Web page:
Concurrent Enrollment in ENV 266 Required for ENV Majors Non-Majors need permission to waive co-requisite. Prerequisite: ENV 200

AD 211 Digital Drawing 3.00 credits
The course is an introduction to creating digital drawings for architecture. Students will learn to digitally draw and model, utilizing a wide variety of software including Adobe's Creative Suite, Autocad, SketchUp, Revit, Rhino, 3D Studio Max, and V-ray. In addition, students will learn to use high end rendering plug-ins, and will develop an understanding of scale, lighting and materials in 3D environments.

Sophomores Only

AD 220 Obj Design: Body/Material/Form 3.00 credits
The subject of this studio is the material and ergonomic thinking that must accompany spatial thinking and architectural design. Students are introduced to concepts of ergonomics, and they learn to design at the scale of the body, incorporating systems of proportions and the systematic study of materials. Students research and identify ways to improve human conditions, brainstorm solutions, and create prototype products. Emphasis is placed upon innovative thinking, 2D and 3D mock-ups, model construction, and elegant technical solutions.

Concurrent Enrollment in ENV 267 Required for ENV Majors Non-Majors need permission to waive co-requisite.

AD 225 Emerging Practices 1.50 credits
The critical practice lecture series is intended to introduce students to a broad range of contemporary art and design issues and practices. The series will include local, national and international speakers representing both emerging and established practices. May be repeated for credit.

AD 251 Intro to Architectural Design 3.00 credits
In this introductory studio, students are immersed in the philosophies and strategies of solving three dimensional design problems in general and spatial design problems in particular. Students integrate multidisciplinary competencies they may already have with new design skills. Projects explore idea generation, concept realization in 2D and 3D media including basic orthographic drawings.

AD 252 Introduction to Object Design 3.00 credits
Can re-designing a water bottle help save the planet? What will the next iPhone look like? Why can’t my shoes recharge my cell phone while I walk? Design is about looking into the future. Design is about people. Design is about thinking, inventing, solving problems, collaborating, being curious, asking questions, and challenging everything. Design is about new forms, new structures, and new materials. In this course, students imagine the issues our future holds and design products to meet these challenges. At the same time, they become familiar with current design issues, new materials, smart technologies, and presentation techniques. This course serves as an introduction to the practice of product design: where creations are imagined, developed, and realized. Through workshops and hands-on experimentation, students invent products no one else has yet to dream up.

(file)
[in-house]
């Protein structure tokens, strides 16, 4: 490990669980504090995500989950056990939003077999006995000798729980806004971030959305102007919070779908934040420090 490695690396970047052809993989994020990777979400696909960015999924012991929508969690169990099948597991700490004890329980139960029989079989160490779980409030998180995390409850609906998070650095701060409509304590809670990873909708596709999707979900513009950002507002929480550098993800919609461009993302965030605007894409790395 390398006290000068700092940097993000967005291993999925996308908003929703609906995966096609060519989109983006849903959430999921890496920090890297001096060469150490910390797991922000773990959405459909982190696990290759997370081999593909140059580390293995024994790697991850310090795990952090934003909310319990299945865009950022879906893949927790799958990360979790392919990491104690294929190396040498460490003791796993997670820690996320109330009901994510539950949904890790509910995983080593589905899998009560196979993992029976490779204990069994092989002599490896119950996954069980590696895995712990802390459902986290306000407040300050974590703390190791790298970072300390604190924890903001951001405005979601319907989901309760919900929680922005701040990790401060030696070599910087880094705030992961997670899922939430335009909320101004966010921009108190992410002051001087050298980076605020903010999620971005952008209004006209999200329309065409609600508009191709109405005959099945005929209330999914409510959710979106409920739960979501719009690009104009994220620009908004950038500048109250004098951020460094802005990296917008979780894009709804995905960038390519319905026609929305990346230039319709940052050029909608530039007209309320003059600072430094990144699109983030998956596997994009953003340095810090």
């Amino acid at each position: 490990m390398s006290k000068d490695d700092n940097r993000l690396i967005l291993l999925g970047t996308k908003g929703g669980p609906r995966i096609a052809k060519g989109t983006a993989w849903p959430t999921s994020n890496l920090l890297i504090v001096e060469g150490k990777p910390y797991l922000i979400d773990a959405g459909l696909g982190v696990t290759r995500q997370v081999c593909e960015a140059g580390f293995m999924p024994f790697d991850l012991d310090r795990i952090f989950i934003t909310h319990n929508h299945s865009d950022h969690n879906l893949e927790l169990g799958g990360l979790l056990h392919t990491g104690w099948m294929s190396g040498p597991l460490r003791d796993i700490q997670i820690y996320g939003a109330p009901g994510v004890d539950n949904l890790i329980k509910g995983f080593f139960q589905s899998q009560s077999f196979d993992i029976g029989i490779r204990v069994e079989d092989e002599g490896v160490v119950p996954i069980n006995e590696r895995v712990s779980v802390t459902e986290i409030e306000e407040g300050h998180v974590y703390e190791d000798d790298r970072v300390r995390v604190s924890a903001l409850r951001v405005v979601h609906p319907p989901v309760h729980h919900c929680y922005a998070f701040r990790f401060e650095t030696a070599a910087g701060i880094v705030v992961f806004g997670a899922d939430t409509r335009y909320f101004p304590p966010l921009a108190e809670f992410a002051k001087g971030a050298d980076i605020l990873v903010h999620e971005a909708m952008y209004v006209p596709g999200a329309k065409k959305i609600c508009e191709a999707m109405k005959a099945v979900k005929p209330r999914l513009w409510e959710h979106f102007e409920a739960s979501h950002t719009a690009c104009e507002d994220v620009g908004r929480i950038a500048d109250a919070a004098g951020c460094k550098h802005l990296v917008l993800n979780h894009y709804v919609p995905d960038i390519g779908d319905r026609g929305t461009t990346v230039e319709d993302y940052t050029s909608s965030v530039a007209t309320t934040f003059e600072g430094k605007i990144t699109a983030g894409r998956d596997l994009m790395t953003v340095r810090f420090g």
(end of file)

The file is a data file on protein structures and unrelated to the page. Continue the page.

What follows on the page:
AD 258 Practices of Architectural Drw 3.00 credits

AD 300 Architecture Lab 1 3.00 credits
Urbanism and Technology are the central themes of the Architectural Lab 1 studio. Students work on urban projects of intermediate scale that are public in nature and which demand close consideration of physical and social contexts. Beginning with detailed analyses of specific sites, students go on to develop programs and technically resolved architectural proposals for their sites. in developing their proposals, students address basic problems of light, circulation, materials, construction, and structure and learn to find creative solutions to each.

Prerequisite: AD 210

AD 302 Digital Drawing 2 1.50 credits
The course will build on the knowledge base from Digital Drawing 1 by introducing more advanced exercises including rendering and animation. Students will learn to create drawing sets from their model in Revit. The course will introduce advanced lighting and material setups, animated objects, HDRI lighting and key frame animation.